Grammar » B1+ Grammar lessons and exercises » Past modal verbs of deduction
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  • Past modal verbs of deduction

    Exercise 1

    Choose the correct option for each gap below.

    1 Nobody knows exactly why he died. But we think it been an accident.

    2 I revised more for the exam. I was lazy, and now I'll fail!

    3 Sarah looked very happy. She passed her driving test.

    4 I didn't know you were going to Phil's party yesterday. You told me!

    5 I can't believe Jim hasn't arrived yet. He taken the wrong train.

    6 I can't believe Jim hasn't arrived yet. He taken the correct train.

    7 You been ill yesterday. Jessie saw you at the bowling alley.

    8 I don't know where they went but they gone to Paris or Marseille.

    9 You paid more attention. Now we are lost.

    10 The window was broken, so the thieves got in through that window.


     

  • Past modal verbs of deduction – Grammar chart

    Past modal verbs of deduction

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    Modal verbs of deduction and speculation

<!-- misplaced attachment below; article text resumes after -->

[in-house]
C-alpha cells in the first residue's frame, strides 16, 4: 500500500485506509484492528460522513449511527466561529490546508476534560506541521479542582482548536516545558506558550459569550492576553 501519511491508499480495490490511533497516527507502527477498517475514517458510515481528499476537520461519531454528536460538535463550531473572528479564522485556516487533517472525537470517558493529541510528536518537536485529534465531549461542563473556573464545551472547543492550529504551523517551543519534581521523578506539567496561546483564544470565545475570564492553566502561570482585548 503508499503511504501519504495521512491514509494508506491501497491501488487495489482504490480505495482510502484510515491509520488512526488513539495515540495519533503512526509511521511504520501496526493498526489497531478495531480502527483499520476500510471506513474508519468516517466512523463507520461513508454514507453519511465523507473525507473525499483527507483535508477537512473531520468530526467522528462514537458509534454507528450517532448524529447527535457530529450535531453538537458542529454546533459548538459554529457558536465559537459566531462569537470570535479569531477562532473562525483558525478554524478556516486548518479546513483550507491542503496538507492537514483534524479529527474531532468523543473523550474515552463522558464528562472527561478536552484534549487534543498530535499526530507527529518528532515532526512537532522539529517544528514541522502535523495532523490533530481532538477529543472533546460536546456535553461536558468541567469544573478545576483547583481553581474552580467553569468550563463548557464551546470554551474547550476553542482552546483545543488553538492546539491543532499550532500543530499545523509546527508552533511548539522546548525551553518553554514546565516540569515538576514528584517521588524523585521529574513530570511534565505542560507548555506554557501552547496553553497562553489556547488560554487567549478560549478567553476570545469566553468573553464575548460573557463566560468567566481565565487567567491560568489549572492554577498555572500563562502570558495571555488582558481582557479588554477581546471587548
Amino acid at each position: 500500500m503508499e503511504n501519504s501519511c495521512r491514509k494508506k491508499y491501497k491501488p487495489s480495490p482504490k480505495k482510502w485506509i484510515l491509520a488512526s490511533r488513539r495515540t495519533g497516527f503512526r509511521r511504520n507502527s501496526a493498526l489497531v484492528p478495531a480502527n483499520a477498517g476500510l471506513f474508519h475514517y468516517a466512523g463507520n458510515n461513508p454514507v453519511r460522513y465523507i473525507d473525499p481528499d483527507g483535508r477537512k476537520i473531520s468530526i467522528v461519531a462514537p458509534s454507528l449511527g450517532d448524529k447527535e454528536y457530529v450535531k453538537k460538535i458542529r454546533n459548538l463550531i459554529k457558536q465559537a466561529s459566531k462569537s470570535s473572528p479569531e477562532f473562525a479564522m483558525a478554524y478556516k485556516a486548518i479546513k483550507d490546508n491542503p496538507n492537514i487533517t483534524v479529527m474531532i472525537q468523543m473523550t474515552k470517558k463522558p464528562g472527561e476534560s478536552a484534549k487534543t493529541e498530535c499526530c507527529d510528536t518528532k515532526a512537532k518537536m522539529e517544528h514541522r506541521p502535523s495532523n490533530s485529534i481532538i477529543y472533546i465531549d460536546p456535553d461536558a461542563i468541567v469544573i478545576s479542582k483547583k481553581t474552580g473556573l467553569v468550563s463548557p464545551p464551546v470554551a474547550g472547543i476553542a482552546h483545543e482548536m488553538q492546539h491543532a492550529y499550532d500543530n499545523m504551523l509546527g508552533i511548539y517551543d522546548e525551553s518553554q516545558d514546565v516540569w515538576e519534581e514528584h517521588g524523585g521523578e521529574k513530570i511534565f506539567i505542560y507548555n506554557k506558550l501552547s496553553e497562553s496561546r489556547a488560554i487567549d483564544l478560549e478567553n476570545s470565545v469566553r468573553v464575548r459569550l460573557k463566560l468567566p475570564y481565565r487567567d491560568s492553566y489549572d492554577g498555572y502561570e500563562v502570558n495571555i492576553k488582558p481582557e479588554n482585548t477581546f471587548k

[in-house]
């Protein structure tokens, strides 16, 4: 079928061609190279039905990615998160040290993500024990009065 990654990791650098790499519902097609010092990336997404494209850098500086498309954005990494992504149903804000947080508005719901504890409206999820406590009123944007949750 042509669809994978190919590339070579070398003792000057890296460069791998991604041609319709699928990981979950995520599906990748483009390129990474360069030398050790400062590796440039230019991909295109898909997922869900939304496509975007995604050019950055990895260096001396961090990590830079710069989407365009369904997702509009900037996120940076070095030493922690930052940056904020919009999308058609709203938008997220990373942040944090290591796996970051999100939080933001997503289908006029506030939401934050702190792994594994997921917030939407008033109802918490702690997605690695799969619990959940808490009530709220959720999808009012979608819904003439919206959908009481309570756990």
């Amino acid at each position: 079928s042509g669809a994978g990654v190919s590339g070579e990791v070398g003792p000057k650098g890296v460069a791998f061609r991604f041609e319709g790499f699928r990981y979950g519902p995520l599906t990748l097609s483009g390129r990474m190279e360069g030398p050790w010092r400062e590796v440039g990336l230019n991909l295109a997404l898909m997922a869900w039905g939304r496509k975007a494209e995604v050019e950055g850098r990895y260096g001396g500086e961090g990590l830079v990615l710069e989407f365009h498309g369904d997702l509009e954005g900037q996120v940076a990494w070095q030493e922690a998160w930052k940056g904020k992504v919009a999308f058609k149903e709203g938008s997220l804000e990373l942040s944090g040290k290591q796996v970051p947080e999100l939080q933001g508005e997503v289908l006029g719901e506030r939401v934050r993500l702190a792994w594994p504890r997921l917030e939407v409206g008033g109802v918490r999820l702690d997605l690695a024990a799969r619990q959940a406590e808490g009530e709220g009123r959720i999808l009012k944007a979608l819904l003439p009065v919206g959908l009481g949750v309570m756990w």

We can use some modal verbs + infinitive to talk about how certain we are that something is or is not true. We can also use some modal verbs + have + past participle to talk about how certain we are that something was or was not true in the past.
     

    Must have done

    We use must have + past participle to say that we are quite sure that something was true or happened in the past.

    • I can’t find my wallet! I must have dropped it in the taxi.
    • You must have had a real scare when you saw the crocodile. 

     

    Can’t have done

    We use can’t/couldn’t have + past participle to say that we are quite sure that something did NOT happen or was NOT true in the past.

    • You can’t/couldn’t have seen John last night. He was in hospital. 
    • She can’t/couldn’t have passed the test. She didn’t even open the books. 

    Note that for negative deduction we use can’t (NOT mustn’t)

    • He can’t be that famous. (NOT He mustn’t be that famous.)

     

    Could/might/may have done

    We use might/may have + past participle to say that it’s possible that something was true or happened in the past.

    • It’s been three days. They might/may have finished painting the house by now. 
    • If they left at 9, they might/may have already arrived.

    Note that we use might not or may not (NOT could not) to talk about a negative possibility.

    • She might/may not have heard us. Knock again. 

     

    Should/ought to have done

    We use should have/ought to have + past participle to talk about a situation expected to happen in the past. This form is normally used for criticism.

    • You should/ought to have already packed your things. We’re going to be late. 
    • He should/ought to have studied more. Nobody fails if they study. 
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